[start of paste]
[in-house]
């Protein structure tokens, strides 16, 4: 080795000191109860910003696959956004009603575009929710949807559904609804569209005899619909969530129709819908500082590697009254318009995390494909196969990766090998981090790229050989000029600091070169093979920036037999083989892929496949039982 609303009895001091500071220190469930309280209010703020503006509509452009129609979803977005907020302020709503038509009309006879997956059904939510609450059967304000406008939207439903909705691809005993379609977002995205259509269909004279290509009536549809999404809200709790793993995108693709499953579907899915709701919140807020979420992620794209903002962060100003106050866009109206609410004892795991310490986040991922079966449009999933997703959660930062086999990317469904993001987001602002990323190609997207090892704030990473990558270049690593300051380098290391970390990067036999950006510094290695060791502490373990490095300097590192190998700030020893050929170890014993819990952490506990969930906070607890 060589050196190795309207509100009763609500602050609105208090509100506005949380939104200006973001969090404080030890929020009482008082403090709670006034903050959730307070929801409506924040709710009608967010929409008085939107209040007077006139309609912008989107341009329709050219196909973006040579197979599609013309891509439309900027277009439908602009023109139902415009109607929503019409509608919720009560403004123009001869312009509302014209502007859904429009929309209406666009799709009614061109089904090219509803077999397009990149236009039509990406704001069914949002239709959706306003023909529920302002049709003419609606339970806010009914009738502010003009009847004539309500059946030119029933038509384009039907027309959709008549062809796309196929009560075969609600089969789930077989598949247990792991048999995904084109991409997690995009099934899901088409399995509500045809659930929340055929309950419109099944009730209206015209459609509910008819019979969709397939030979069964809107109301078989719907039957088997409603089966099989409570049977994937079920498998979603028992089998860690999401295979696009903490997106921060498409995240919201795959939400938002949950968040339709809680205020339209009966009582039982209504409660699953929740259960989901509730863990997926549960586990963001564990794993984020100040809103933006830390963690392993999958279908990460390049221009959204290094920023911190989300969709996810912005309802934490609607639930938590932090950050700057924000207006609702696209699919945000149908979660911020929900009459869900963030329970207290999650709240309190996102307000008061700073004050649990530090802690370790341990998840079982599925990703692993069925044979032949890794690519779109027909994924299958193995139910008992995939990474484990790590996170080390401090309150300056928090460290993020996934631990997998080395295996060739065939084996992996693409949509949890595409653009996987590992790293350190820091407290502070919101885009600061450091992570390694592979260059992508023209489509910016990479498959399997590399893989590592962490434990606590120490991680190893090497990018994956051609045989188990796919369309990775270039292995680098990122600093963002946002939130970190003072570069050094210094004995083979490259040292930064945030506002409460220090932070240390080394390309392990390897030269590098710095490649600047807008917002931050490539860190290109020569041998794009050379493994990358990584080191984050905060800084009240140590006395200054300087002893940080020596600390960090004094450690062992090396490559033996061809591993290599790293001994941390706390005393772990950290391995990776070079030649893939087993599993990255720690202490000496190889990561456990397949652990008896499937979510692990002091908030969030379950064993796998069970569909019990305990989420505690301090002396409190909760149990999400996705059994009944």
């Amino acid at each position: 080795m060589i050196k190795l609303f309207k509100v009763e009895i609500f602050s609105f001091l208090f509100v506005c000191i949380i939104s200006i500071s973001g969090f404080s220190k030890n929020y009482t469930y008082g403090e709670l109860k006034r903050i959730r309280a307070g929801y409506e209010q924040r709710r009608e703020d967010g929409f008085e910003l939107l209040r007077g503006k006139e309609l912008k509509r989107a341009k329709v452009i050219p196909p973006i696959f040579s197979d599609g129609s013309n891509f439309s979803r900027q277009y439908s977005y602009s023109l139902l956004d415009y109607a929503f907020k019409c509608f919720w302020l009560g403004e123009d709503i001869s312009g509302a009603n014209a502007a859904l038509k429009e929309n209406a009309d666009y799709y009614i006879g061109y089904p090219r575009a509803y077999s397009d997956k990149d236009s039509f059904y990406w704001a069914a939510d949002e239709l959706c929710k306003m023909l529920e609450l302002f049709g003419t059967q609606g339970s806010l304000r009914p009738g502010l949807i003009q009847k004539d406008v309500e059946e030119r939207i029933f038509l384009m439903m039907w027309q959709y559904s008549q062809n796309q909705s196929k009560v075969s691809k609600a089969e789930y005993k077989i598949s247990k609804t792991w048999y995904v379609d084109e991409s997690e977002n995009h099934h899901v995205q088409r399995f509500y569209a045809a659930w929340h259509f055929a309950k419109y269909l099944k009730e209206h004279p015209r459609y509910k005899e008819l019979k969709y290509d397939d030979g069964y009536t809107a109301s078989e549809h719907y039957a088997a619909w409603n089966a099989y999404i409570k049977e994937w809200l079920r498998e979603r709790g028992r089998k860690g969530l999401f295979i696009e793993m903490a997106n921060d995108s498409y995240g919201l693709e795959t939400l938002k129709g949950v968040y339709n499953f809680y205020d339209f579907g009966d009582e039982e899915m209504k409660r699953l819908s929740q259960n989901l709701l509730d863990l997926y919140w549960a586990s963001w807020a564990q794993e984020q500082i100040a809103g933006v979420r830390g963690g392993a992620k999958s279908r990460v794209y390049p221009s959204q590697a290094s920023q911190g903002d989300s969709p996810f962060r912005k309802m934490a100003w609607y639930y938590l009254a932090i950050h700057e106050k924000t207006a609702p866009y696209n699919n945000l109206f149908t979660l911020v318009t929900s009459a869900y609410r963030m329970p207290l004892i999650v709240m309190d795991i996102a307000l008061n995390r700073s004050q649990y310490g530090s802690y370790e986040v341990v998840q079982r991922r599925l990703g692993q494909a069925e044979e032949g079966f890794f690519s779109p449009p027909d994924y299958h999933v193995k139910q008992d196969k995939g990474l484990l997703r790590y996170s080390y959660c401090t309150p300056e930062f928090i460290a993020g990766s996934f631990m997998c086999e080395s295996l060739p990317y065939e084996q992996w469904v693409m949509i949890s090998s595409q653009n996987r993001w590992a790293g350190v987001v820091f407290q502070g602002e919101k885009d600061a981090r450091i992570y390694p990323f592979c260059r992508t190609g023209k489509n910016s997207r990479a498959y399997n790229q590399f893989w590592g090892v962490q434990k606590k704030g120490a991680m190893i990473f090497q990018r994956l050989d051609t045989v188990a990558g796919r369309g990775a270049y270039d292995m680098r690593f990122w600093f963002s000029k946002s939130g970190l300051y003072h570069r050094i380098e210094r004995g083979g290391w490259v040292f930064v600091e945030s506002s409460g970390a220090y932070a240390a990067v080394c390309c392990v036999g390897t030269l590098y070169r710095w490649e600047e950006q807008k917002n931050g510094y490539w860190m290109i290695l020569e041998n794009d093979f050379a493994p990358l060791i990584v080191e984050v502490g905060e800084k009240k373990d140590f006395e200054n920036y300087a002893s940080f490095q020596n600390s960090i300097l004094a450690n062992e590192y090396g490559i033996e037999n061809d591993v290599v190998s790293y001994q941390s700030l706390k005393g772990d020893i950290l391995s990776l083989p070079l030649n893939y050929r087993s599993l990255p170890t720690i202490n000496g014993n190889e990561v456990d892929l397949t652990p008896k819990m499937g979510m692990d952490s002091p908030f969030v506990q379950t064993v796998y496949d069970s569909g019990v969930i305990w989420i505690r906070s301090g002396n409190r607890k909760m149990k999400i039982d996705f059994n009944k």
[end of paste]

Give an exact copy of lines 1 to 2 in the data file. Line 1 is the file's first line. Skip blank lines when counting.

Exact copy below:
[in-house]
């Protein structure tokens, strides 16, 4: 080795000191109860910003696959956004009603575009929710949807559904609804569209005899619909969530129709819908500082590697009254318009995390494909196969990766090998981090790229050989000029600091070169093979920036037999083989892929496949039982 609303009895001091500071220190469930309280209010703020503006509509452009129609979803977005907020302020709503038509009309006879997956059904939510609450059967304000406008939207439903909705691809005993379609977002995205259509269909004279290509009536549809999404809200709790793993995108693709499953579907899915709701919140807020979420992620794209903002962060100003106050866009109206609410004892795991310490986040991922079966449009999933997703959660930062086999990317469904993001987001602002990323190609997207090892704030990473990558270049690593300051380098290391970390990067036999950006510094290695060791502490373990490095300097590192190998700030020893050929170890014993819990952490506990969930906070607890 060589050196190795309207509100009763609500602050609105208090509100506005949380939104200006973001969090404080030890929020009482008082403090709670006034903050959730307070929801409506924040709710009608967010929409008085939107209040007077006139309609912008989107341009329709050219196909973006040579197979599609013309891509439309900027277009439908602009023109139902415009109607929503019409509608919720009560403004123009001869312009509302014209502007859904429009929309209406666009799709009614061109089904090219509803077999397009990149236009039509990406704001069914949002239709959706306003023909529920302002049709003419609606339970806010009914009738502010003009009847004539309500059946030119029933038509384009039907027309959709008549062809796309196929009560075969609600089969789930077989598949247990792991048999995904084109991409997690995009099934899901088409399995509500045809659930929340055929309950419109099944009730209206015209459609509910008819019979969709397939030979069964809107109301078989719907039957088997409603089966099989409570049977994937079920498998979603028992089998860690999401295979696009903490997106921060498409995240919201795959939400938002949950968040339709809680205020339209009966009582039982209504409660699953929740259960989901509730863990997926549960586990963001564990794993984020100040809103933006830390963690392993999958279908990460390049221009959204290094920023911190989300969709996810912005309802934490609607639930938590932090950050700057924000207006609702696209699919945000149908979660911020929900009459869900963030329970207290999650709240309190996102307000008061700073004050649990530090802690370790341990998840079982599925990703692993069925044979032949890794690519779109027909994924299958193995139910008992995939990474484990790590996170080390401090309150300056928090460290993020996934631990997998080395295996060739065939084996992996693409949509949890595409653009996987590992790293350190820091407290502070919101885009600061450091992570390694592979260059992508023209489509910016990479498959399997590399893989590592962490434990606590120490991680190893090497990018994956051609045989188990796919369309990775270039292995680098990122600093963002946002939130970190003072570069050094210094004995083979490259040292930064945030506002409460220090932070240390080394390309392990390897030269590098710095490649600047807008917002931050490539860190290109020569041998794009050379493994990358990584080191984050905060800084009240140590006395200054300087002893940080020596600390960090004094450690062992090396490559033996061809591993290599790293001994941390706390005393772990950290391995990776070079030649893939087993599993990255720690202490000496190889990561456990397949652990008896499937979510692990002091908030969030379950064993796998069970569909019990305990989420505690301090002396409190909760149990999400996705059994009944």